Burnley by Sonelo Architects with Ample Architecture

Many Melburnians know Burnley Street in the inner-city suburb of Richmond as a bustling industrial strip connecting the Monash Freeway to the south to Victoria Street in the north. The street’s entire length is endlessly full of vehicles packed as densely as the warehouses, light industrial and increasingly large-scale housing along its edges. Yet there also exists another Burnley Street – a tight-knit community of long-term residents that dearly love their patch – to which the clients of this townhouse by Sonelo Architects in collaboration with Ample Architecture proudly belong. Having lived on the site in an aging terrace for more than 20 years, the clients couldn’t bear to leave the bustle behind them, even when their house’s structural failures brought about the need to completely demolish and rebuild it.

Perhaps it’s a sign of this very community that the owners found their architects only two doors away. Jas Johnston and Cassandra Chin of Ample Architecture had recently designed and developed the adjoining two residences, so who better to understand the site? Further, the clients felt an affinity for the architects’ approach. Ample Architecture, which has a history of collaborating with other practices, brought in Wilson Tang and Elodie Lim from Sonelo Architects, and the two practices tackled the project together. The pairing allowed for a fluid cooperation, with the design team drawing on the strengths of each practice at different stages of the project. It’s a strategy that, for smaller minds or bigger egos, could quickly come unstuck, but these two practices have seemingly navigated it with aplomb.

A brick skin facing the busy main street is at once uniform and varied, shifting from solid to semi-porous.

A brick skin facing the busy main street is at once uniform and varied, shifting from solid to semi-porous.

Image:

Pier Carthew

The brief for the project was teased out over several long breakfasts shared in the clients’ home, a curious setting for first meetings and perhaps an early hint at the ultimate brief: to create the ideal entertaining space while embracing the area’s industrial nature. To achieve this, the architects effectively became function planners, designing spaces along a linear progression that started with arrival and first drinks, and then considered how guests would gather for a dinner party that might later spill into the lounge or the garden. There were only two other stipulations from the client: capturing as many connections to landscape as possible; and siting the main bedroom in the same location as it had been in the existing dwelling – on the ground floor at the front of the house. Given the near-constant rumble of trucks negotiating Burnley Street, heading for the freeway from the nearby breweries, this location may seem counterintuitive, but it reveals the client’s well-established connection to the life of the street.

From the front door, a long view highlights the beautiful green gardens carved out of the narrow site and draws visitors toward the living spaces at the rear. A bank of white floor-to-ceiling joinery flanks this long space, cleverly concealing utility areas such as the laundry, powder room and storage banks while also neatly partitioning the public zones from the private main bedroom. The only thing left to do is to move down the hall for that first aperitif.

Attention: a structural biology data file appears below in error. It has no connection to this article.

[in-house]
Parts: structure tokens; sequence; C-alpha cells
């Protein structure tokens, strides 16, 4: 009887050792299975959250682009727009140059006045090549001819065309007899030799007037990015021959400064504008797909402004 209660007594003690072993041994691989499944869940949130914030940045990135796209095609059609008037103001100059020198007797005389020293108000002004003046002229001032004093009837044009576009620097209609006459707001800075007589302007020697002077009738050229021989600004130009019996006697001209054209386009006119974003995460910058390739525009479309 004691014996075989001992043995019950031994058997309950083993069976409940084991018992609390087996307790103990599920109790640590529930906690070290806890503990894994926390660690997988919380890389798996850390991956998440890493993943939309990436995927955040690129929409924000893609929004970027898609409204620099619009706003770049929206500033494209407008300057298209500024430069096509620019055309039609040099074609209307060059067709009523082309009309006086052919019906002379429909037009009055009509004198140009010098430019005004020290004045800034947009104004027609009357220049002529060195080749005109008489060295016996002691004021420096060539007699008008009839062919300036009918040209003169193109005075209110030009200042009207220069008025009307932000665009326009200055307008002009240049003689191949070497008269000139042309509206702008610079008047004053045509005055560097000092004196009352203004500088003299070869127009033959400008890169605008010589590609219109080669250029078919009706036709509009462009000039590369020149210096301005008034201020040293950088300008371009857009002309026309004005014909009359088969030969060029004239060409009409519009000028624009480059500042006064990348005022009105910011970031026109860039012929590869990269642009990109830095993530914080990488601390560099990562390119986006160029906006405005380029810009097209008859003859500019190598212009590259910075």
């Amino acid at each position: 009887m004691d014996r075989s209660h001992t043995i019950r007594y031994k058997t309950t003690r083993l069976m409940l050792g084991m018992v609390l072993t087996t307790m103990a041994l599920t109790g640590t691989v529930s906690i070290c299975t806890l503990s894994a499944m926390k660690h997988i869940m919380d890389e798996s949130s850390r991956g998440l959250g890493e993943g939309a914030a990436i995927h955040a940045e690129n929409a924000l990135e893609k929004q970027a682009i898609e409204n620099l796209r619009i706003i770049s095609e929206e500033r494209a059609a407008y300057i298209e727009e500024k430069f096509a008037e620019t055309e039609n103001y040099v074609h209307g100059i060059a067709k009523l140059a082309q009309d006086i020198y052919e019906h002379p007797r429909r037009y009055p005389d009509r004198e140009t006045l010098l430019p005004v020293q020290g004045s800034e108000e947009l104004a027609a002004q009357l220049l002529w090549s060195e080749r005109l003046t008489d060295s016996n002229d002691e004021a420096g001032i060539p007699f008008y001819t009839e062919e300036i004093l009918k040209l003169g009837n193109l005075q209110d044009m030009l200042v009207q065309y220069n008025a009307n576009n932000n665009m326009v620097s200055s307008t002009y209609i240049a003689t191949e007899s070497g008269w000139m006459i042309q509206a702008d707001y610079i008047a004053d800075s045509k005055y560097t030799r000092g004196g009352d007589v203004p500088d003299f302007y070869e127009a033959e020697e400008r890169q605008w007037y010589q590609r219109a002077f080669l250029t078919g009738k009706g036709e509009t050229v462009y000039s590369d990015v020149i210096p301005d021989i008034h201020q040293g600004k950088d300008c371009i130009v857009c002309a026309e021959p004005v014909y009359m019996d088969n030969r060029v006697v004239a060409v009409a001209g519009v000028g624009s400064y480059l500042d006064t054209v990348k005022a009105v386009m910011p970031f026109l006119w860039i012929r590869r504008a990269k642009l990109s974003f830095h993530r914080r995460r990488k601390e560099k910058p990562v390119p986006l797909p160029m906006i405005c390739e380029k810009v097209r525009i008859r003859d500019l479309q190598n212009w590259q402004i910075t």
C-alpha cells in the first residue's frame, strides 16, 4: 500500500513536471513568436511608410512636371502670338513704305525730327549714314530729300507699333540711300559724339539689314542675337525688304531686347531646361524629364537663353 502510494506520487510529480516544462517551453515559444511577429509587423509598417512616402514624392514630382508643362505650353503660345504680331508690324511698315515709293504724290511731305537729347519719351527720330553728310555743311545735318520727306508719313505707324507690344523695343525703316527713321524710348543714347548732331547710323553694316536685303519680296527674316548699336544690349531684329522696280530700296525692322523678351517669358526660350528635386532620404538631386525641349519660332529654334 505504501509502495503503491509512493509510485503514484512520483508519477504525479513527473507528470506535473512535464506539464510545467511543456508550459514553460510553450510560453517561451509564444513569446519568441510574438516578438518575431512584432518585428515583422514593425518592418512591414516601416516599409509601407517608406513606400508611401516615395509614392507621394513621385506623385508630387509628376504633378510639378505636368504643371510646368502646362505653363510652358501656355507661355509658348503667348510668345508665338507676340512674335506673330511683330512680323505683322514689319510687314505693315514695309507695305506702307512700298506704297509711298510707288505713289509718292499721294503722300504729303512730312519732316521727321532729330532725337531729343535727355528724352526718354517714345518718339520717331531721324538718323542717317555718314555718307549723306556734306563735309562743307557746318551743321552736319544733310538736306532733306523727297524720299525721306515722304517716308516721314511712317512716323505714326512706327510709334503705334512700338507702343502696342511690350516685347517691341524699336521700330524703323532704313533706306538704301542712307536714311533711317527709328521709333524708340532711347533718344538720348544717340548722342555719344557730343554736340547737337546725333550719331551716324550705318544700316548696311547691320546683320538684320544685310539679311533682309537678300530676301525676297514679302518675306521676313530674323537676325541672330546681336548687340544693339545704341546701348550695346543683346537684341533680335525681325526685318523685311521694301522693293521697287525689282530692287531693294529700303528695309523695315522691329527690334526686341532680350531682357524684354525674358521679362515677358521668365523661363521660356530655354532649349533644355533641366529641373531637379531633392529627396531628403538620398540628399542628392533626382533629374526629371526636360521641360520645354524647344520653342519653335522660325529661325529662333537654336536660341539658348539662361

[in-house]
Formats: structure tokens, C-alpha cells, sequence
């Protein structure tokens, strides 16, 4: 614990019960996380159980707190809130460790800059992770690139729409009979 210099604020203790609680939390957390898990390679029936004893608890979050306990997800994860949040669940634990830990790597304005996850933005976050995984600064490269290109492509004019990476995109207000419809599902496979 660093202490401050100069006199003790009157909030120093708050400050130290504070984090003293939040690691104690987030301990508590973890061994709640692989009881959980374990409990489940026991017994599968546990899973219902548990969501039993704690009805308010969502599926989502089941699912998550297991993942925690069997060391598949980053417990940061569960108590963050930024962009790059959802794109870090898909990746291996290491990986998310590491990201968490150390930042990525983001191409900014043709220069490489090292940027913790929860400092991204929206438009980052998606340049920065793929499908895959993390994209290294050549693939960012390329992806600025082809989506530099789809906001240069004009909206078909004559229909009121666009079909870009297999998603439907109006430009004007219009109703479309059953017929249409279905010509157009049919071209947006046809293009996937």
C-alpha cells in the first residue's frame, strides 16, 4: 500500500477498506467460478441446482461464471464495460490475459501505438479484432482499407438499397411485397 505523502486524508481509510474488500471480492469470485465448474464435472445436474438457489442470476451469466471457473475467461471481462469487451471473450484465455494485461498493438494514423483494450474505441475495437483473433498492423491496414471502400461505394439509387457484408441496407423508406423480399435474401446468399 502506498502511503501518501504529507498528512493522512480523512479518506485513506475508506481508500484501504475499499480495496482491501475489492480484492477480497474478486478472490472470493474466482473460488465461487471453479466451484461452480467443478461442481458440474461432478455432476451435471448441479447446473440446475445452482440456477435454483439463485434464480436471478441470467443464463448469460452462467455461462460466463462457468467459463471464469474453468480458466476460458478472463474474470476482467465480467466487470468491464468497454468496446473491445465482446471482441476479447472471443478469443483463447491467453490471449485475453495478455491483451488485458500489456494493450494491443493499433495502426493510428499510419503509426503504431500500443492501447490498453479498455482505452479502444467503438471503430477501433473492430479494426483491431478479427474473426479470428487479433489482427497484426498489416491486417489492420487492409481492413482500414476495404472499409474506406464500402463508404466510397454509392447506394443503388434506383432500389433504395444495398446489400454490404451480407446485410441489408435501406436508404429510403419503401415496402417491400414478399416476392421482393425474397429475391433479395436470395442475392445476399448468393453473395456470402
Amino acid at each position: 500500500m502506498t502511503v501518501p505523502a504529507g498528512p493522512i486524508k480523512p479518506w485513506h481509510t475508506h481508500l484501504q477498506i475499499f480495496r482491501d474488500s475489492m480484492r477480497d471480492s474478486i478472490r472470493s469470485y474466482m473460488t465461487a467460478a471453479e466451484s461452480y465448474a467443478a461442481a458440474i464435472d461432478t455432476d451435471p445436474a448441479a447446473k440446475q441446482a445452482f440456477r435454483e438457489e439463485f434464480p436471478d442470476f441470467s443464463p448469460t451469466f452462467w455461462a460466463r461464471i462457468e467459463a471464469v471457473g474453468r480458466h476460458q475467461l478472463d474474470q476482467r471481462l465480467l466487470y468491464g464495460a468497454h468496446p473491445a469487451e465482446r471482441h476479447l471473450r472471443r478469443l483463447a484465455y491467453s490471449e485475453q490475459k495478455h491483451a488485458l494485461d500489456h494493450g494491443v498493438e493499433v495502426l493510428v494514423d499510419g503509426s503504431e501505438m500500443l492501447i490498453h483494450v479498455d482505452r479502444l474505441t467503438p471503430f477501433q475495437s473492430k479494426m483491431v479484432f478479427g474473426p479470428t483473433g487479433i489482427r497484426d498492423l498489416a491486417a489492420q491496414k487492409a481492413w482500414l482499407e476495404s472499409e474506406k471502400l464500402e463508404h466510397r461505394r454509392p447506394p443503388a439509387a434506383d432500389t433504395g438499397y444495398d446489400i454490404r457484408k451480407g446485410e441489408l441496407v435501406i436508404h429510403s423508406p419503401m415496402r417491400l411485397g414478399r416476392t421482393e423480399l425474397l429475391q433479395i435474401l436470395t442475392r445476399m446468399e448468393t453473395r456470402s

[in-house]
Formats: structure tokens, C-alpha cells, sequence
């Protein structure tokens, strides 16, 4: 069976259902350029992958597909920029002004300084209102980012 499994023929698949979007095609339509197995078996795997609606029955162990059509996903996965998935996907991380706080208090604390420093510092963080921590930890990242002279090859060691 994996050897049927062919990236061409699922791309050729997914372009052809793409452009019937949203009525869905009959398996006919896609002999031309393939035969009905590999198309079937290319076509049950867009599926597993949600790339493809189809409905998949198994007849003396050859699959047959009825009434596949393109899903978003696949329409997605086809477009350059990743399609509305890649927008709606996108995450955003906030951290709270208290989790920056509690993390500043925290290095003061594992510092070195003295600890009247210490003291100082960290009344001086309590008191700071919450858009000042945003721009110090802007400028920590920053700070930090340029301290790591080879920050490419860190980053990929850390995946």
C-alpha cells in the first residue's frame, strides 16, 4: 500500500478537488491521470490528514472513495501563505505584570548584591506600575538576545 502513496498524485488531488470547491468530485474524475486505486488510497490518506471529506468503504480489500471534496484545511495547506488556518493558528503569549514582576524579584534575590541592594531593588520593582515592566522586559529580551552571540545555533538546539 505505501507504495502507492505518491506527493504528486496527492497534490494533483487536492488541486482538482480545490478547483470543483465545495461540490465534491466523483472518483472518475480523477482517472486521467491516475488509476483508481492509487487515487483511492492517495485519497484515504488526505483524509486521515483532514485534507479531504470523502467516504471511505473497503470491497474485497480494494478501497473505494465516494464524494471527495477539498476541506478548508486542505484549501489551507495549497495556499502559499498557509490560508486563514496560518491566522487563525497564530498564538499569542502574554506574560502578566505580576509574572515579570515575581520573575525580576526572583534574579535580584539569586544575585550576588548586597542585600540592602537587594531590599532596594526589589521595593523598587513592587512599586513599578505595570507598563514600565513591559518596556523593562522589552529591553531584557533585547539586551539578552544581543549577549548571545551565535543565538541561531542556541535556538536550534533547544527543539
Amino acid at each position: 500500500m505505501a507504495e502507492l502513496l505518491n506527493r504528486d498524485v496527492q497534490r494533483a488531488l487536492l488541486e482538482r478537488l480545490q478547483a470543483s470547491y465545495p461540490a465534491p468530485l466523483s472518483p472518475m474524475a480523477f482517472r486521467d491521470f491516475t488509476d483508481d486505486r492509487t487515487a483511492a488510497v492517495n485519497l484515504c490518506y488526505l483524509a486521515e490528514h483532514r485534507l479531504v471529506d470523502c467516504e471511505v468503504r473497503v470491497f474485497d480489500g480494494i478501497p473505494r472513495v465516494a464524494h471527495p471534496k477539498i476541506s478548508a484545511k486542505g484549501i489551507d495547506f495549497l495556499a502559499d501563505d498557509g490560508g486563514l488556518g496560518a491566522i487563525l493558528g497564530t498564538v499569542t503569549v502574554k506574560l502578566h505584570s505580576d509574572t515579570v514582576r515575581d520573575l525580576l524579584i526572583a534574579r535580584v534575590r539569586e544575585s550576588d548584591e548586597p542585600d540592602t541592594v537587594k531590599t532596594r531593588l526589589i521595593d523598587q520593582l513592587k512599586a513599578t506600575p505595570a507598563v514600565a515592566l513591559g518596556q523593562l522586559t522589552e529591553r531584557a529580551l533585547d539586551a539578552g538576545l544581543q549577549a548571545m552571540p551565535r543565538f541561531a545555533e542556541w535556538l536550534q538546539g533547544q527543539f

Built-in white joinery conceals utilities and neatly divides public and private spaces.

Built-in white joinery conceals utilities and neatly divides public and private spaces.

Image:

Pier Carthew

A cool, dark palette of nearly-black timbers and dark stone benchtops distinguishes the rear living space. A single step negotiates the change in level across the site and also marks the transition from kitchen island to dining table. The space effortlessly walks the line between a moody, high-end cocktail lounge and a light- and nature-filled home, finding balance via carefully carved skylights, sculpted ceilings and floor-to-ceiling glass looking onto verdant gardens.

These cool spaces are deliberately pared back, ready to be filled with fluctuating numbers of visitors at any moment, yet are made homey with a repeated motif of finely detailed vertical striations. These details provide a tactility that enlivens many of the surfaces, from the burgundy glass splashbacks (perhaps a cheeky nod to the clients being in the wine business) to the angular metal balustrade of the central stair. Externally, selected bricks of different formats but in the same base colour are used to negotiate different requirements, from the solid street wall and the paved courtyard to the semi-porous screen on the first floor of the street elevation – a strategy that strikes a pleasing balance between uniformity and variety.

Throughout the house, there is a sense that it is hiding something from you. When looking at the house from the landscaped courtyard, the first-floor volume is considerably held back, disappearing into the sloping roof and concealing a small external patio on the upper floor. This move not only brings additional light but also prevents the first floor from overwhelming the small courtyard space. There is also a surprising secret dog door built into the lounge room joinery unit. It’s somehow emblematic of the project: the smallest details of how the clients live have been considered and seen not as potential compromises, but rather as opportunities to build delight into the complex fabric of this deceptively understated and elegant project.

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